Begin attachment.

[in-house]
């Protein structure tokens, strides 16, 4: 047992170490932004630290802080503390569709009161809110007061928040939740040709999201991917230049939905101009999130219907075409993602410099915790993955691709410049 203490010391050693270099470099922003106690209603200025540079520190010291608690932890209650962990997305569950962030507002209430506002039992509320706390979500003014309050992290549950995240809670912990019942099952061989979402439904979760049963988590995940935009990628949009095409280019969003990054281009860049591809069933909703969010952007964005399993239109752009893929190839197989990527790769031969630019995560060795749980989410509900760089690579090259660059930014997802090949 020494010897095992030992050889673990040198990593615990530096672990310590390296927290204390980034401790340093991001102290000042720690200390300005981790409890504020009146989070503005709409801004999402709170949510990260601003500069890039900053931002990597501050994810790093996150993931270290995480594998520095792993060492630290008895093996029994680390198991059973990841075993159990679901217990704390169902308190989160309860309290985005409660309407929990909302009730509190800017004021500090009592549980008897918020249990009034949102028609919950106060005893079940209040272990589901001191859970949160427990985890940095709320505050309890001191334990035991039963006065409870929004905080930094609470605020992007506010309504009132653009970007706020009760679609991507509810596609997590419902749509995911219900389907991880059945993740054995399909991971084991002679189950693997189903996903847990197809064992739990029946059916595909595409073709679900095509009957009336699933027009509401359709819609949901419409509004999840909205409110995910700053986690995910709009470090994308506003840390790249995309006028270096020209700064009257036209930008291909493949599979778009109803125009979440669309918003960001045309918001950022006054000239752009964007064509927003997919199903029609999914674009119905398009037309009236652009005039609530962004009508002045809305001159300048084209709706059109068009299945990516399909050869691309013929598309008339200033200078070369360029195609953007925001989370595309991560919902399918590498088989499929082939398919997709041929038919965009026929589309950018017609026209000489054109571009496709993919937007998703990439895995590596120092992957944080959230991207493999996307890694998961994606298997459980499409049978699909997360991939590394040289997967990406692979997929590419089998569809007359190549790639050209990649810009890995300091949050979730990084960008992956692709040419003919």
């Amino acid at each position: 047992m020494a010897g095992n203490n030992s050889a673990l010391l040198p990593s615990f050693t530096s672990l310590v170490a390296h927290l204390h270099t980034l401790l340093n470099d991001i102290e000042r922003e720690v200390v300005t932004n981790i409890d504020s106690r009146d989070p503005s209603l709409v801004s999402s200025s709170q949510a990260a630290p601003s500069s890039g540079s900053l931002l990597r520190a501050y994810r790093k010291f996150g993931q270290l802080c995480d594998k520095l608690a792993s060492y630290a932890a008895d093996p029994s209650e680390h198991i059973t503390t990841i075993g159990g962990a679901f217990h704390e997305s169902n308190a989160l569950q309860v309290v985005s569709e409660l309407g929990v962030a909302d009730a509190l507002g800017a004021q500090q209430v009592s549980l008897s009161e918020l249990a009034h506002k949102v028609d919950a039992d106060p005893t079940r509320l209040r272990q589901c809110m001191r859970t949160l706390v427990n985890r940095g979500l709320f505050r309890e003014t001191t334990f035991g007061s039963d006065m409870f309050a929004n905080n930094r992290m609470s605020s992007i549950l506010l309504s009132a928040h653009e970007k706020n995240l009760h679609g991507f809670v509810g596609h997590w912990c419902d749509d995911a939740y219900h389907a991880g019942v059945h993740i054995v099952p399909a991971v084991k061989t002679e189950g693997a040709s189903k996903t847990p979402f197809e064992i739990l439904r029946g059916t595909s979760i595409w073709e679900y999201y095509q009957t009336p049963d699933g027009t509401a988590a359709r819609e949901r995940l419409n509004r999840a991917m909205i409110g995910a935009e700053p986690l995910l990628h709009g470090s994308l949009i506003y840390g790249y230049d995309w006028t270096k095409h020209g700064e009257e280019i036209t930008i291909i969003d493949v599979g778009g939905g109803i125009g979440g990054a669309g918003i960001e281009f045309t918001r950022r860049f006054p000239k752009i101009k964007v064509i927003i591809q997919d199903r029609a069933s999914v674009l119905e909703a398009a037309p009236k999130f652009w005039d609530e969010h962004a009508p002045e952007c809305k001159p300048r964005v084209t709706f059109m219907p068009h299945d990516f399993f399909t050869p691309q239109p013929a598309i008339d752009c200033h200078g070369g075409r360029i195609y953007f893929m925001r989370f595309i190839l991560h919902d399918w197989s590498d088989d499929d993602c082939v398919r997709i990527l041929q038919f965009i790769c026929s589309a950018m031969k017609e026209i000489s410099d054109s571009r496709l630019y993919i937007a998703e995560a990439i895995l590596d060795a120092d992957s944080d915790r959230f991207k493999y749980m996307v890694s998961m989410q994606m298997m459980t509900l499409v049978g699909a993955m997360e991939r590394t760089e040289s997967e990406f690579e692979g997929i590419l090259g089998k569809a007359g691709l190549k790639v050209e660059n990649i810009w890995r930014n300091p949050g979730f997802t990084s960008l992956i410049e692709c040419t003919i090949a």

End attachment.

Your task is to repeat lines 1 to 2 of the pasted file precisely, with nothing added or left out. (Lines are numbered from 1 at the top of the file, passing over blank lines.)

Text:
[in-house]
């Protein structure tokens, strides 16, 4: 047992170490932004630290802080503390569709009161809110007061928040939740040709999201991917230049939905101009999130219907075409993602410099915790993955691709410049 203490010391050693270099470099922003106690209603200025540079520190010291608690932890209650962990997305569950962030507002209430506002039992509320706390979500003014309050992290549950995240809670912990019942099952061989979402439904979760049963988590995940935009990628949009095409280019969003990054281009860049591809069933909703969010952007964005399993239109752009893929190839197989990527790769031969630019995560060795749980989410509900760089690579090259660059930014997802090949 020494010897095992030992050889673990040198990593615990530096672990310590390296927290204390980034401790340093991001102290000042720690200390300005981790409890504020009146989070503005709409801004999402709170949510990260601003500069890039900053931002990597501050994810790093996150993931270290995480594998520095792993060492630290008895093996029994680390198991059973990841075993159990679901217990704390169902308190989160309860309290985005409660309407929990909302009730509190800017004021500090009592549980008897918020249990009034949102028609919950106060005893079940209040272990589901001191859970949160427990985890940095709320505050309890001191334990035991039963006065409870929004905080930094609470605020992007506010309504009132653009970007706020009760679609991507509810596609997590419902749509995911219900389907991880059945993740054995399909991971084991002679189950693997189903996903847990197809064992739990029946059916595909595409073709679900095509009957009336699933027009509401359709819609949901419409509004999840909205409110995910700053986690995910709009470090994308506003840390790249995309006028270096020209700064009257036209930008291909493949599979778009109803125009979440669309918003960001045309918001950022006054000239752009964007064509927003997919199903029609999914674009119905398009037309009236652009005039609530962004009508002045809305001159300048084209709706059109068009299945990516399909050869691309013929598309008339200033200078070369360029195609953007925001989370595309991560919902399918590498088989499929082939398919997709041929038919965009026929589309950018017609026209000489054109571009496709993919937007998703990439895995590596120092992957944080959230991207493999996307890694998961994606298997459980499409049978699909997360991939590394040289997967990406692979997929590419089998569809007359190549790639050209990649810009890995300091949050979730990084960008992956692709040419003919």